Meningitis is a potentially fatal infection. Symptoms of meningitis in adults are often different than meningitis symptoms in children.
Meningitis is a disease caused by inflammation in the membranes that cover the brain and spinal cord. The Centers for Disease Control and Prevention (CDC) categorizes meningitis infections into five types.
Bacterial meningitis is one of the most dangerous forms of meningitis. It can be spread through close personal contact, including coughing, sneezing, and kissing. In the United States, according to the CDC, it affects approximately 4,000 people every year, and around 500 of these cases are fatal. Many others end with permanent complications, such as stroke, hearing loss, and brain damage. Bacterial meningitis can be treated with antibiotics.
Viral meningitis is often less severe than bacterial meningitis, and most people will recover on their own within seven to 10 days. Many viruses can cause this form of meningitis, including the measles, mumps, and influenza viruses.
Fungal meningitis occurs when a fungus invades the tissue around your spinal cord. It is most common in parts of Africa, though in 2012 there was an outbreak of fungal meningitis in the United States due to contaminated steroids that were used in hospital around the country.
Some cases of meningitis are caused by parasites. These infections usually occur when people are traveling and ingest meat, produce, or seafood contaminated with animal feces. A certain parasitic meningitis is caused by an amoeba that lives in warm freshwater. The fifth type of meningitis is non-infectious. It is caused by some cancers, lupus, head injury, brain injury, or exposure to certain drugs.
Parasitic, fungal, and non-infectious meningitis are not spread from person to person. All three can lead to stroke, coma, heart failure, or death.
No matter how an infection is caused, the symptoms of meningitis in adults are often very similar.
Symptoms of meningitis in adults
The initial symptoms of meningitis in adults are often flu-like, including fever, headache, neck stiffness, and confusion. A study of 696 adults with meningitis found that nearly all patients have at least two of these four symptoms. Other symptoms include nausea, vomiting, irritability, and a sensitivity to light.
Some severe forms of bacterial meningitis can cause kidney failure or shock. Viral meningitis can also cause sleepiness or trouble waking up from sleep, lack of appetite, and a lack of energy. Signs of parasitic meningitis can include loss of balance, lack of attention to your surroundings, hallucinations, tingling in the skin, and seizures.
Some research has found that symptoms of meningitis in adults over age 65 may be slightly different than those of younger adults. Elderly patients with meningitis are more likely to experience confusion and trouble focusing while being less likely to experience neck stiffness and headache. Other research has found that elderly adults with meningitis are more likely to experience fever and loss of consciousness than younger adults.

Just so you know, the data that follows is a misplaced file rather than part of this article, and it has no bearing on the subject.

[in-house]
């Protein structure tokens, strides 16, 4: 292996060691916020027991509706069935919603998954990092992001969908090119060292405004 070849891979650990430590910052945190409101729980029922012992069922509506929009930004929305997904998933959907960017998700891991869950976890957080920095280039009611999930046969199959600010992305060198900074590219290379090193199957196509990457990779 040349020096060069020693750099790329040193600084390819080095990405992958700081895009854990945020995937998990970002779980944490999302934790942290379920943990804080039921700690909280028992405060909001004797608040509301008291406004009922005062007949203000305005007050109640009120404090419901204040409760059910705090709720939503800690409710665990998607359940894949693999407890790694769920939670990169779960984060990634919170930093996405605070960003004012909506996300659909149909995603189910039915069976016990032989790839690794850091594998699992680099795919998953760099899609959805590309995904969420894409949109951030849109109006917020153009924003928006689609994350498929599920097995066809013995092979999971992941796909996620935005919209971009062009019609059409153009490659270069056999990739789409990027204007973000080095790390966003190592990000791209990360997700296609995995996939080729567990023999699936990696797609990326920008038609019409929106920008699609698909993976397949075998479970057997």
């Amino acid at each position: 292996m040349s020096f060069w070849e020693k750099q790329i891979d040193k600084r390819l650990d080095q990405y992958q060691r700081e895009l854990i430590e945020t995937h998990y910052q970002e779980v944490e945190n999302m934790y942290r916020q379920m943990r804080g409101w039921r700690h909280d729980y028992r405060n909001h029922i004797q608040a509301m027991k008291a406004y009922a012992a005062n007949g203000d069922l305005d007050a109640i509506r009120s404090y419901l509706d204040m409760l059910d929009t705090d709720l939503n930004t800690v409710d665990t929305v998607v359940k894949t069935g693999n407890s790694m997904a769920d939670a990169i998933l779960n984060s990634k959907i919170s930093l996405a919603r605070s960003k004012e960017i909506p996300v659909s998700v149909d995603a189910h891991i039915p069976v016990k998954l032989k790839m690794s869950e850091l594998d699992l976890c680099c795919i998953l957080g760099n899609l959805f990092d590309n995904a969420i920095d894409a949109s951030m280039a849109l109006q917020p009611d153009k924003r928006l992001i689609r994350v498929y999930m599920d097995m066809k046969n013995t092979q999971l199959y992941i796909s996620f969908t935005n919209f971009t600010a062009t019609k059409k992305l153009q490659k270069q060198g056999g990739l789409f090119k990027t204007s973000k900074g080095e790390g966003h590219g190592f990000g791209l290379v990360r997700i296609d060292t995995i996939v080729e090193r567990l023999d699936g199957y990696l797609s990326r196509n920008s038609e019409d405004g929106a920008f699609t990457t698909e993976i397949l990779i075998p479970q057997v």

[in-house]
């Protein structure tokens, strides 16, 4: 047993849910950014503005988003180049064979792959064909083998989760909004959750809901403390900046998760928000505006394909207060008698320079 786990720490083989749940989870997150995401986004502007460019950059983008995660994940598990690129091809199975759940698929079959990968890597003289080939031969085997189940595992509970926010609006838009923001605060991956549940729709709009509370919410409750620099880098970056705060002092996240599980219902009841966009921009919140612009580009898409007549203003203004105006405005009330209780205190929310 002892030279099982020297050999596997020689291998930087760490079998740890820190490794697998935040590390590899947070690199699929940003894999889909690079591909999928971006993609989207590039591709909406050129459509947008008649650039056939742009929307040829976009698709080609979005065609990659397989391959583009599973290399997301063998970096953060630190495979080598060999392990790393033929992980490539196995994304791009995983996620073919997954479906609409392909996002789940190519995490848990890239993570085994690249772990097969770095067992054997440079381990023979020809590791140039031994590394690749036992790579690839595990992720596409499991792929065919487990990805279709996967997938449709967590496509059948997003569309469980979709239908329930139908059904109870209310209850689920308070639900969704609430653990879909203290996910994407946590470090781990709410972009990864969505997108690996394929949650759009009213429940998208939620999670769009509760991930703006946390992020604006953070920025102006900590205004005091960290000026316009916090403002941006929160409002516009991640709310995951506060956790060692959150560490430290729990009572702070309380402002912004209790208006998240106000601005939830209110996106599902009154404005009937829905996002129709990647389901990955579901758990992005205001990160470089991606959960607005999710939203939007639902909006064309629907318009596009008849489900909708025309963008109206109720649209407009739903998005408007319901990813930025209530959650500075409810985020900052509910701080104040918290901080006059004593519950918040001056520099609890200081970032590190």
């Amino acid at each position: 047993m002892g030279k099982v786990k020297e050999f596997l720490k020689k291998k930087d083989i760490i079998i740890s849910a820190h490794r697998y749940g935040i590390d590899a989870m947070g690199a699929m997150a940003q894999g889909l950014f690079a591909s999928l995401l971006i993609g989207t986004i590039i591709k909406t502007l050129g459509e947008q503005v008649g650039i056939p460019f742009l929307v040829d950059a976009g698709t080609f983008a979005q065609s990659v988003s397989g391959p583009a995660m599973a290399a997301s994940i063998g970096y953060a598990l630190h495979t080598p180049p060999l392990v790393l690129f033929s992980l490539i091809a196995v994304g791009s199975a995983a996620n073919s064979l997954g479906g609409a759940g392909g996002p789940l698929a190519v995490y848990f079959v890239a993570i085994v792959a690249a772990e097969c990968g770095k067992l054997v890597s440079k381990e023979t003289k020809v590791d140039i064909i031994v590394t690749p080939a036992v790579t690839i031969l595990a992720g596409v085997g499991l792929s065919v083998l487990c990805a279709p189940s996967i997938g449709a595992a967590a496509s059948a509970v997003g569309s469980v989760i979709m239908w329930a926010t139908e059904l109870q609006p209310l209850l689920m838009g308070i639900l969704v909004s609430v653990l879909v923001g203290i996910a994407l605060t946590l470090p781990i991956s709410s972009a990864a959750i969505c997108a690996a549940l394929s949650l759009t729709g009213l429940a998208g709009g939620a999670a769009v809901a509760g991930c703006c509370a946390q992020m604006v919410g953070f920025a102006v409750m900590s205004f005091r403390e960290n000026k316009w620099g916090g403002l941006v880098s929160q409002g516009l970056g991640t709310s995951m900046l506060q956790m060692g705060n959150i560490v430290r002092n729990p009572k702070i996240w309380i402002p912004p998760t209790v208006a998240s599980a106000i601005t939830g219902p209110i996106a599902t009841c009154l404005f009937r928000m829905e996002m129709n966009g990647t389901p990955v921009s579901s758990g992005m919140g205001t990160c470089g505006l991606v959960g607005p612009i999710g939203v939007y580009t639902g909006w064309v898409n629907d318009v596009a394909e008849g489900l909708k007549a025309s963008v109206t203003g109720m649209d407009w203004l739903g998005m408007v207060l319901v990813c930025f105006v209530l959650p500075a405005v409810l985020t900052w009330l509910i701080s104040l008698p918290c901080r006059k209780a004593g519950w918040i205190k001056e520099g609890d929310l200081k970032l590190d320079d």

Because different forms of meningitis have similar symptoms, it is impossible to know which type you have without proper testing. Meningitis often progresses rapidly after symptoms appear, so it is important to seek medical care right away.
Symptoms of meningitis in children
Symptoms of meningitis in children can be different than those in adults.
The typical symptoms of headache or neck stiffness may be difficult to diagnose, particularly in young children and babies. Instead, symptoms of meningitis in children usually include fever, lethargy, vomiting, irritability, poor eating, and excessive sleepiness. Babies may have trouble waking up, even for eating, and lack alertness. They may also show bulging or fullness in the soft spot on top of their head.
Infants can develop meningitis at birth if their mother ate food contaminated with listeria or was positive for Group B Strep and did not receive antibiotics during delivery. Infants with meningitis often show symptoms of respiratory distress, fever, rash, lethargy, and jaundice soon after birth.
Protect against meningitis
Though meningitis is a dangerous disease, it is possible to protect against infection.
Vaccines for three types of bacterial meningitis are part of the regular vaccine schedule recommended by the American Academy of Pediatrics. Research shows that vaccines have successfully reduced instances of childhood bacterial meningitis.
Some vaccines protect against diseases that can cause viral meningitis. These include the vaccines for chickenpox, measles, and mumps.
Your hygiene habits will also help protect against viruses that can lead to meningitis. Regular hand washing, cleaning household surfaces like remotes and doorknobs, fully cooking raw meat, and cleaning surfaces before and after meal prep will all help prevent viral infections.
Fungal and parasitic meningitis are often picked up when traveling, primarily in sub-Saharan or equatorial locations. The best way to protect yourself is to check health warnings before you travel to make sure your destination is not experiencing meningitis outbreaks, to drink or swim only in water you know is safe, and to make sure that all food has been properly cleaned and cooked before you eat.
September 25, 2017
Janet O’Dell, RN